Birdman or (The Unexpected Virtue of Ignorance) (2014)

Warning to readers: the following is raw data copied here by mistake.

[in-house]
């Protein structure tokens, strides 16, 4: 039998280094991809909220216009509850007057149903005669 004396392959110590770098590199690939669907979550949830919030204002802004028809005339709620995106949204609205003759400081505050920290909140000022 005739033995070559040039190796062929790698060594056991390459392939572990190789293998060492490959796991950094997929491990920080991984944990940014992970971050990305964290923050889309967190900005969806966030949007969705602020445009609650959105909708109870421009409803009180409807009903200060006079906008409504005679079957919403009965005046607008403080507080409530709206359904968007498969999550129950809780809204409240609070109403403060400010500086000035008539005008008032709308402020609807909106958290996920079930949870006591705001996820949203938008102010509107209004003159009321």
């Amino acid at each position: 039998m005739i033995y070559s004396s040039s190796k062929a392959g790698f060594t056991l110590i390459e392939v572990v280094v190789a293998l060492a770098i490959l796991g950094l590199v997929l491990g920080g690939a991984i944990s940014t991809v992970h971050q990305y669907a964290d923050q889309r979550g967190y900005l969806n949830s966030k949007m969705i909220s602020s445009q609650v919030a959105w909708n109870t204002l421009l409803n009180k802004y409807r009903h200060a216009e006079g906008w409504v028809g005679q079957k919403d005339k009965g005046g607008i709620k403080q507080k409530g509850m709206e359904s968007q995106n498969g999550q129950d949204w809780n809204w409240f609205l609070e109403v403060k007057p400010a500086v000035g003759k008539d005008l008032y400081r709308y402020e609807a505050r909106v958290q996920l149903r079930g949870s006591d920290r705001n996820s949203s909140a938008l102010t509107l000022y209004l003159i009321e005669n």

(Video on Demand, March 2015)  Once in a while, it’s good to sip a pure dose of concentrated moviemaking skill.  Something like Birdman, expertly directed, featuring top-ranked actors at their best, delving into weighty themes and doing it with a strong sense of style.  A comic drama about a washed-up actor in the moments leading up to his Broadway debut as a writer/producer/performer, Birdman gets inspiration from the world of theater to deliver a film presented as one uninterrupted sequence, the camera gliding from one character to another, skipping forward in time and even presenting fantastical visions alongside its realism.  It’s a giddiness-inducing piece of cinema, from the perfectly-cast Michael Keaton (playing a former superhero actor) to an equally-capable foil played by Edward Norton (making the most of a reputation as an abrasive method actor), with an unsettling drum-based score, carefully staged performances, a bit of magical realism, barbed pokes at Hollywood trends and enough laughs to make us forget that this may be a very sad story.  It’s invigorating, hilarious, poignant, impressive and accessible at once.  The inconclusiveness of the conclusion isn’t as annoying as it could have been, largely because the film delivers so many pleasures along the way.  Easily one of the most striking films of 2014, Birdman earned its various Oscar accolades: writer/director Alejandro González Iñárritu certainly knows what he’s doing, and can do it in ample style.

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